The Kentucky Natural Lands Trust has purchased nearly 400 acres of forest habitat along Pine Mountain in Harlan County.
Pine Mountain is a 125-mile long forested ridgeline that runs through Tennessee, Virginia and Kentucky. It’s an important wildlife corridor that protects biodiversity, improves climate resiliency and provides habitat for thousands of species including nearly 100 types of rare plants and animals.
Kentucky Natural Lands Trust announced Friday it has acquired 376 acres on the north face of Pine Mountain for more than $300,000.
“The overall focus of what KNLT is doing on Pine Mountain is to connect existing protected areas,” said Don Dott, Kentucky Natural Lands Trust board member. “So you have a protected migratory corridor. Black bears came back into the state that way.”
The northern face of the mountain is steeper, captures more moisture and is more biologically diverse, Dott said. The tract also protects the views from the Laden Trail, a scenic driving route through the mountain.
The purchase helps connect existing protected areas that establishes habitat for animals including black bears, migratory neo-tropical birds and endangered Indiana and northern long-eared bats.
The protected lands are particularly important for southeast Kentucky where many natural areas have been affected by surface mining, Dott said.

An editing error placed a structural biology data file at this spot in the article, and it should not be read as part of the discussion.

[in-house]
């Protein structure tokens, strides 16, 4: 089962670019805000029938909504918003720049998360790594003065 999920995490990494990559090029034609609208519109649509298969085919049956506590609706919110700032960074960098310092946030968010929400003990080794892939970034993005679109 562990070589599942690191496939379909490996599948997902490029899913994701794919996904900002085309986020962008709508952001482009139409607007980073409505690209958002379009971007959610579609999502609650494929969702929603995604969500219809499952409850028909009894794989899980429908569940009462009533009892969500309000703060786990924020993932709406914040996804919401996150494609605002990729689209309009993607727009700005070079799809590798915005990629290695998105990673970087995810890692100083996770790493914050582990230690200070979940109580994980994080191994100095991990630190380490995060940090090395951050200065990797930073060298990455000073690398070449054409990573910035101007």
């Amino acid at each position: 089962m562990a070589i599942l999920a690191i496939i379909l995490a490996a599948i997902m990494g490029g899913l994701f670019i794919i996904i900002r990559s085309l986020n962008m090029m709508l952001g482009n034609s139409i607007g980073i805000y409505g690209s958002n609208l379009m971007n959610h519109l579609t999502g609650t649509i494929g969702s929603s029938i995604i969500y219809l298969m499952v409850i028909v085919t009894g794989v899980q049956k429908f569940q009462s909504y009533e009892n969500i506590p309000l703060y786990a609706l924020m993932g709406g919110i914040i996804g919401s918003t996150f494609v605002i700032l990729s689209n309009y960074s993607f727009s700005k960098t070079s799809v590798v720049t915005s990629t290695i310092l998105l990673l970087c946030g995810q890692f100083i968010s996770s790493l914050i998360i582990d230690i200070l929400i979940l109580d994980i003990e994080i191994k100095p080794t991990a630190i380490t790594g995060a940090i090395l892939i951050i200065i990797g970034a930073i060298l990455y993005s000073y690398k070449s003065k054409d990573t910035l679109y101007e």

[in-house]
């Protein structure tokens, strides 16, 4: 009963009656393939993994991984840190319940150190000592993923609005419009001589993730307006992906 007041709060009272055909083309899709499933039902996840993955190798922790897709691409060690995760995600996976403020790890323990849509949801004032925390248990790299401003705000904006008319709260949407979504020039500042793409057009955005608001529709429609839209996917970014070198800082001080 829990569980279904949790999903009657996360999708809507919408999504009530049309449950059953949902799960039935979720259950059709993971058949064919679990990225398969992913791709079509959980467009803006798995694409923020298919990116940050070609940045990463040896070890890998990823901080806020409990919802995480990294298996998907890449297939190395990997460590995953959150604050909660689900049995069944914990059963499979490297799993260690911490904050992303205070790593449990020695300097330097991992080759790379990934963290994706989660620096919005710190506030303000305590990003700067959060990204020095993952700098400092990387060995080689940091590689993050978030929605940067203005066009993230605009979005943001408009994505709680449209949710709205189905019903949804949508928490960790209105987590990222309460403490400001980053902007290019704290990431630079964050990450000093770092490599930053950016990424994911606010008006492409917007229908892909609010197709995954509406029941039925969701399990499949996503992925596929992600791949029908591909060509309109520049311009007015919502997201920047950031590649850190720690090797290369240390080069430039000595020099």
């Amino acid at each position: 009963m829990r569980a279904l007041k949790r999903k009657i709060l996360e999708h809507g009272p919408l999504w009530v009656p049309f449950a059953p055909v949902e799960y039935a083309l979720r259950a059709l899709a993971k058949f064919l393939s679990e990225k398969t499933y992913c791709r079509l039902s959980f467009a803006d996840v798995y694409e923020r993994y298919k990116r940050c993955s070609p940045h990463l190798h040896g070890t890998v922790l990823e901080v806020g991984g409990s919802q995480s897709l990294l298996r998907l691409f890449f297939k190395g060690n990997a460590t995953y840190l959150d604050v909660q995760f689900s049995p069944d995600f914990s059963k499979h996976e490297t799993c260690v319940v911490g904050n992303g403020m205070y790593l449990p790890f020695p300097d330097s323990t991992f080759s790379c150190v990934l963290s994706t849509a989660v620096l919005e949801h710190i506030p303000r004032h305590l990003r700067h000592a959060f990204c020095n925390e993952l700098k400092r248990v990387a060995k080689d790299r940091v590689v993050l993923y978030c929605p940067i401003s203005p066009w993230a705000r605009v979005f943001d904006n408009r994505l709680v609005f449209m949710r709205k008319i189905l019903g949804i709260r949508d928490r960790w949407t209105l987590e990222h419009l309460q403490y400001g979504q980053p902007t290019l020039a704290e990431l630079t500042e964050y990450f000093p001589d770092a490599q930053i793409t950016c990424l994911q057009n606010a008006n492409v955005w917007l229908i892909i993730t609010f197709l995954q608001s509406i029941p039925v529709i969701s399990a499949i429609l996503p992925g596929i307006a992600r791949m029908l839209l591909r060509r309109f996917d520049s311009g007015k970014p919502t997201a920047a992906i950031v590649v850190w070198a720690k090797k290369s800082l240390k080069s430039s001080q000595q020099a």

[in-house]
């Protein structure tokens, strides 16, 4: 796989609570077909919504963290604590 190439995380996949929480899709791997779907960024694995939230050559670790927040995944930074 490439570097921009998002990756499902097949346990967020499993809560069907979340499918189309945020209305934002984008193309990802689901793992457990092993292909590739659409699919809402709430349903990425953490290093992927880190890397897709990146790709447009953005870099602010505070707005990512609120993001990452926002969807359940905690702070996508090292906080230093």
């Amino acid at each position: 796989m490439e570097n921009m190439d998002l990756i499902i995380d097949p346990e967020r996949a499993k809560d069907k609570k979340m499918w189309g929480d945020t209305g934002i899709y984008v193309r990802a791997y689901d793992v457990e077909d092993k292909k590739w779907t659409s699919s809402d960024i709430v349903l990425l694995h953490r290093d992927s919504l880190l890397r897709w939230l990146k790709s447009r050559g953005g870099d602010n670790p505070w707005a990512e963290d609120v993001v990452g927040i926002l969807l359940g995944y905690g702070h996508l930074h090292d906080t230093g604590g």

“Pine Mountain didn’t have any commercially developable coal deposits on it because of the geology and the way the mountain was thrust up,” he said. “It’s in effect a long fold going from the northeast to the southwest.”
The acquisition builds on more than 13,000 acres the Kentucky Natural Lands Trust has already purchased in the area, and more than 30,000 acres they’ve facilitated the purchase of for conservation, Dott said.
Earlier this year, The Nature Conservancy purchased 100,000 acres of forest along the Cumberland-Pine Mountain corridor. The nonprofit plans to restore forest health, lease it for sustainable forestry and provide tourism opportunities.
The Kentucky Natural Lands Trust purchased the lands with funding from the Imperiled Bat Conservation Fund, the Forecastle Foundation, Louisville Audubon Society, Beckham Bird Club, and donors.
This story has been updated.